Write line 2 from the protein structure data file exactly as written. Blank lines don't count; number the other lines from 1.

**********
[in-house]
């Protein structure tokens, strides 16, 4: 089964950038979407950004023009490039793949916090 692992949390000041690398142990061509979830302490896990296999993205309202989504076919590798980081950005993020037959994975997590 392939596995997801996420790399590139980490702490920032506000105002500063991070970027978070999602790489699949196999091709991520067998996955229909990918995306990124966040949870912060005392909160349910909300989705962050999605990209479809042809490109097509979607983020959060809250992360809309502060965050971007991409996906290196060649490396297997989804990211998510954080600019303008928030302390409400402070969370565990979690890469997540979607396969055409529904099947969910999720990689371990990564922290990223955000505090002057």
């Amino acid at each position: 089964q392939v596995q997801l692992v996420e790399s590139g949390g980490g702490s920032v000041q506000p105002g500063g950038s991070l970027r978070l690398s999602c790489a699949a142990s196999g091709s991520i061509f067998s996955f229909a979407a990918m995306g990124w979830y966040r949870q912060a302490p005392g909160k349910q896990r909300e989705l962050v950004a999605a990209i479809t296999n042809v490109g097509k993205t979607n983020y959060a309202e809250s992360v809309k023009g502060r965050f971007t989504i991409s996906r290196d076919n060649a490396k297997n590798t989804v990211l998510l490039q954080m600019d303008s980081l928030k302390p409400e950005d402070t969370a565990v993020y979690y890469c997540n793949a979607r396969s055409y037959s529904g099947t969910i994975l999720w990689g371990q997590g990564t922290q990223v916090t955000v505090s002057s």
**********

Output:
């Protein structure tokens, strides 16, 4: 089964950038979407950004023009490039793949916090 692992949390000041690398142990061509979830302490896990296999993205309202989504076919590798980081950005993020037959994975997590 392939596995997801996420790399590139980490702490920032506000105002500063991070970027978070999602790489699949196999091709991520067998996955229909990918995306990124966040949870912060005392909160349910909300989705962050999605990209479809042809490109097509979607983020959060809250992360809309502060965050971007991409996906290196060649490396297997989804990211998510954080600019303008928030302390409400402070969370565990979690890469997540979607396969055409529904099947969910999720990689371990990564922290990223955000505090002057």